The concept is very simple - all you need to do is build a construction from Goo balls and have enough Goo left for the suckers to collect to advance. The game is physics - based, pyramids, squares and other figures are fairly reliable, and they act accordingly to how heavy they are and how many pieces of goo have yet not been used. With each level, the structures you have to build are more and more complicated, and goo - more and more diverse: some can be immediately unhooked, others burn beautifully, some stick to walls, etc. Furthermore, the complexity of World of Goo balances on the thinnest edge, never reaching the point of “you're done for!”. Not really casual, but not hardcore either.
Cramped into a narrow 800x600 resolution frame, World of Goo manages to impress. Of course, more so with style than technique. There isn't much to the story, but that's not what the game is about. The experience is complemented by awesome music; I can not believe that it was written not by a professional composer, but by a member of the game developer team 2D. They released the game in mid 2008, and it has since then came out on the Nintendo Switch, Mac OS, Wii, Windows, Linux and even on mobile phones. The game was nominated for the Seumas McNally Award, Design Innovation Award, and Technical Excellence at the IGF (Independat Games Festival) and has won other not-so-significant awards.
The rules are simple: you build a contraption that gets you over to the suckers, or you lose. If you're having a hard time, you can click on one of the shiny flying bugs to go one step back, or you can start over. The more goo you have left over, the more gets sent to the "Corporation of Goo", according to the story. There are also other players, which you can see building in the background of the game as you are doing the same. That is there to remind you that while you might not see them, they are also playing and also going for the sky (the highscores). The records are satisfying to reach, and aren't that hard to achieve. I, myself have scored a few. The core is good, the game is comprehensible even for a three year old, the artstyle is also cool and the soundtrack is amazing.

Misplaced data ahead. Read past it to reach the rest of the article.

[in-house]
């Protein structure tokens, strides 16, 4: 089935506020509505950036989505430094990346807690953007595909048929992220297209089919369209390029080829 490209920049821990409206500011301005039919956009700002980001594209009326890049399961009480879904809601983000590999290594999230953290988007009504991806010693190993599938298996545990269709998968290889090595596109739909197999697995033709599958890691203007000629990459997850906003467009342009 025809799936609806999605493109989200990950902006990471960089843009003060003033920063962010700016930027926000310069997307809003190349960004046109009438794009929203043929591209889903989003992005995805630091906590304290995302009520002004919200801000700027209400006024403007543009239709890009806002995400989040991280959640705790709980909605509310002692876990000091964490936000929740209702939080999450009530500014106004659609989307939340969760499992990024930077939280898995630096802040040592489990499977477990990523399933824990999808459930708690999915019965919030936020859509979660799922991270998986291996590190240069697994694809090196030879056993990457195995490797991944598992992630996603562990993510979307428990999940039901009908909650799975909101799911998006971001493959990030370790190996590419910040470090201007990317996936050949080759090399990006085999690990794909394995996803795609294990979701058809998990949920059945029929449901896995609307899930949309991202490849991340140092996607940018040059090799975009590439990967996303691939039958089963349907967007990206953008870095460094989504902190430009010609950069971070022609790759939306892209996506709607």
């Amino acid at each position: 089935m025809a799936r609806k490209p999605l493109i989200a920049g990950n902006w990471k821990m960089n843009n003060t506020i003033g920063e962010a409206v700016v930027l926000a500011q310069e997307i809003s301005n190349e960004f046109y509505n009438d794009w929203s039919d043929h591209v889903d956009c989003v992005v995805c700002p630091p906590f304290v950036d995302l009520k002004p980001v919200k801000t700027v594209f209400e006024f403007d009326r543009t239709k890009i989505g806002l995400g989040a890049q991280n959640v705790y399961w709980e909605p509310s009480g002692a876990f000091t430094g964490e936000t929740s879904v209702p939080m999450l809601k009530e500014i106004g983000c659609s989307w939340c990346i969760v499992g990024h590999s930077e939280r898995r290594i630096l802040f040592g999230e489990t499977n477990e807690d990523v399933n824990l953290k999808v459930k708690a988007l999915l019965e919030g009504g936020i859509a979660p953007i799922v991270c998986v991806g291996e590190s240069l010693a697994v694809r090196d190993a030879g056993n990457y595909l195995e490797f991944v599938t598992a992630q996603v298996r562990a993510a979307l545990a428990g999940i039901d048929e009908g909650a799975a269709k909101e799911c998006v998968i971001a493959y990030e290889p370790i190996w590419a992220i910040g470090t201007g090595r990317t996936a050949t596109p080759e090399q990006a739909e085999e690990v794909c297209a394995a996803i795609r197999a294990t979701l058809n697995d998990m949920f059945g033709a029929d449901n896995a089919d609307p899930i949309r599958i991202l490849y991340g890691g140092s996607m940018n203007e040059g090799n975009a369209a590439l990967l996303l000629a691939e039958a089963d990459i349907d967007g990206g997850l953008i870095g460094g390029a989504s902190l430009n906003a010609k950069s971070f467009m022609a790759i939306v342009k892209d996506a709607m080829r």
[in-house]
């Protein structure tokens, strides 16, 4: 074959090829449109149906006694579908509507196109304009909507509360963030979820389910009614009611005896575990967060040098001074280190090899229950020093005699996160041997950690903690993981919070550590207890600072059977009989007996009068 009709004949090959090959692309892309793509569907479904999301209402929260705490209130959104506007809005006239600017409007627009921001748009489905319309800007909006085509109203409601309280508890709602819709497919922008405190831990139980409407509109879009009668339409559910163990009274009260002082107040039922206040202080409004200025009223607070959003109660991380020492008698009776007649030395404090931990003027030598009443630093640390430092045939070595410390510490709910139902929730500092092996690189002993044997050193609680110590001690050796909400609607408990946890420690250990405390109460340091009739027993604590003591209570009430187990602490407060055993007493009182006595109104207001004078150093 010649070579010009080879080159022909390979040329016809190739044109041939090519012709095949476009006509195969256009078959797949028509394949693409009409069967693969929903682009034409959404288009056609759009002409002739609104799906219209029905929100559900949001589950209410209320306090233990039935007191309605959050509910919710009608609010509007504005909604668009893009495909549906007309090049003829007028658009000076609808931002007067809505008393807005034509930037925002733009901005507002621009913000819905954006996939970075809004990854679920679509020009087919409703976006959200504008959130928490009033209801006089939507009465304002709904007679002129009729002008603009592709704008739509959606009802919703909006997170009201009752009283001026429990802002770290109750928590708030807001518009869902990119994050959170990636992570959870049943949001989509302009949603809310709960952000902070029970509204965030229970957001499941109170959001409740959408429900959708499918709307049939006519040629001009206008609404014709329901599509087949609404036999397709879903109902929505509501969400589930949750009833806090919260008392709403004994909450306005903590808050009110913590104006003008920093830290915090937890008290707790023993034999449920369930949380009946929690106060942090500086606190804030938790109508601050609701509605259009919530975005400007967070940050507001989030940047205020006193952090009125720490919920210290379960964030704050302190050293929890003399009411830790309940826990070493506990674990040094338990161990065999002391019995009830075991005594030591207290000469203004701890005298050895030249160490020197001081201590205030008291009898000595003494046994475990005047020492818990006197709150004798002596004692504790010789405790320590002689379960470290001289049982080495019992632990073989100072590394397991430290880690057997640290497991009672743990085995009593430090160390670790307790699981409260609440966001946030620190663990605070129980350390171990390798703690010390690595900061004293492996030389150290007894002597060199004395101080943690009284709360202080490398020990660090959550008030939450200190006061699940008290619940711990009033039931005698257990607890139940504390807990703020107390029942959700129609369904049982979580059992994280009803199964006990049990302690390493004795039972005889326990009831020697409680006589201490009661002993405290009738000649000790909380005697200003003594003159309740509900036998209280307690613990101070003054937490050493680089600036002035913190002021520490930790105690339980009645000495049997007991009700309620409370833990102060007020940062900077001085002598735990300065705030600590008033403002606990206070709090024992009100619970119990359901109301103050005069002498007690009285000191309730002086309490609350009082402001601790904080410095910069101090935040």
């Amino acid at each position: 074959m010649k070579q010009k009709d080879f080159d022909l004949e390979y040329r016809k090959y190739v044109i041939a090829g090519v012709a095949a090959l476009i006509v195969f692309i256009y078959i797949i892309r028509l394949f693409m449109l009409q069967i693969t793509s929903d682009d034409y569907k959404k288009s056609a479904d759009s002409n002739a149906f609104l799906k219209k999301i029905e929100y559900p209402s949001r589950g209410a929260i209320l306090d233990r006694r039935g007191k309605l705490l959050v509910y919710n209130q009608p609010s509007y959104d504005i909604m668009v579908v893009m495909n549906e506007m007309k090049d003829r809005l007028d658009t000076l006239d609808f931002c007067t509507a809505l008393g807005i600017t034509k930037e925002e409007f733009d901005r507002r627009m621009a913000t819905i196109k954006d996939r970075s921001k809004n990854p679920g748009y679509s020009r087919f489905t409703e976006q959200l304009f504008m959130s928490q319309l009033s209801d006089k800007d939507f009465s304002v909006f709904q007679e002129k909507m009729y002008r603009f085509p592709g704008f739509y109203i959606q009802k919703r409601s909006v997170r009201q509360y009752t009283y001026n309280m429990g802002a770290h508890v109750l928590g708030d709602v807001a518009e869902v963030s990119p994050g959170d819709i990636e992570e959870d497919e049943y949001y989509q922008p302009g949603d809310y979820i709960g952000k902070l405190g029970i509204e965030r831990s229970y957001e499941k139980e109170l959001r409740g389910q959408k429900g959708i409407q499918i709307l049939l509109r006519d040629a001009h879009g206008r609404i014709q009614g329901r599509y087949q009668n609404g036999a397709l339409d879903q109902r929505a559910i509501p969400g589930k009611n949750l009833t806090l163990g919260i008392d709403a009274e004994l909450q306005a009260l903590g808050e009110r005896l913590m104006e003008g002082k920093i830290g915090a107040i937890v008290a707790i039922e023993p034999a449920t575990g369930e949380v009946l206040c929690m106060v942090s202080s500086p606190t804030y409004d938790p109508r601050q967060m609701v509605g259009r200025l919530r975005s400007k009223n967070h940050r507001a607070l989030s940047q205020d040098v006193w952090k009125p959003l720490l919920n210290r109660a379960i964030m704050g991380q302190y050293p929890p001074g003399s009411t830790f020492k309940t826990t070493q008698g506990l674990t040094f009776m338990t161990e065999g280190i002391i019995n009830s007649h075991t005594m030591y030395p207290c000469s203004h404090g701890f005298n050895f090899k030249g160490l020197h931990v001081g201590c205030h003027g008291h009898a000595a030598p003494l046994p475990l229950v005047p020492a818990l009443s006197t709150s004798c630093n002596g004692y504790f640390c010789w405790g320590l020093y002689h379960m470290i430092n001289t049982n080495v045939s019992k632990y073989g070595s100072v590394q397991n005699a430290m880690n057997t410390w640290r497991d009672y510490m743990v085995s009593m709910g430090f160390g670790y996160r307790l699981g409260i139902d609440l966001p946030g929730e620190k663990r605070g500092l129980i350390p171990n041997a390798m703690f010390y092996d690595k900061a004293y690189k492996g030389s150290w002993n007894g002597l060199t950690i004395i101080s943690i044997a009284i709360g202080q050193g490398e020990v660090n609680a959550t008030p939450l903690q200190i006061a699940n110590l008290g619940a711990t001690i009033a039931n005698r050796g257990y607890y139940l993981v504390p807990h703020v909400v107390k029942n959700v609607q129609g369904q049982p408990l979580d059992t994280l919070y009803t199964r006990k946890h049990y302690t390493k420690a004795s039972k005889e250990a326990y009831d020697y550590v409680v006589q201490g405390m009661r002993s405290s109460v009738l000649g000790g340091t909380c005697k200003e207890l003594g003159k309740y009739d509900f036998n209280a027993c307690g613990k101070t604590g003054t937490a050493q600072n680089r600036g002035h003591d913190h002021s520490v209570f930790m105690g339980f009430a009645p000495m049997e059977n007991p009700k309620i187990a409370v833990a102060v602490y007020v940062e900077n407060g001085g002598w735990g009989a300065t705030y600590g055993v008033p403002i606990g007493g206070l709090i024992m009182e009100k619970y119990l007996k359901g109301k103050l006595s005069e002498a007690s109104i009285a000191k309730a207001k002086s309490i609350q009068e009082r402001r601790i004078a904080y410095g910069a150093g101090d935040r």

The game, as you advance, gets far more complex, introducing new goo and new obstacles on the way.
You will find yourself going from this ^
to this ^
The simplicity is what makes the game beautiful. A true example that a game does not need to be an "AAA" title or have 4k resolutions to become popular, all it needs is to be fun, and any game, like World of Goo, can the amazing feedback 2D's game has gotten. The game costs 9.99€ on Steam, and the Demo, which I highly recommend you to play, is free to play. The atmosphere, the variety of levels and the soundtrack makes it a game that you will always think good of when you remember your childhood (assuming you're not already an adult). The game can be described as cute, simple, increasingly difficult, puzzling, indie-styled, atmospheric to the end, and, of course, achingly fun.
My rating : 9.5/10 An absolute legend of a game.
One of the games I still replay, the nostalgia is too strong with this one. \(^-^)/
The developers have since then released another awesome game - "Little Inferno". I'm not going to say what I think of it yet, as I will be making an article about it tomorrow. :-D
Psst! It's good!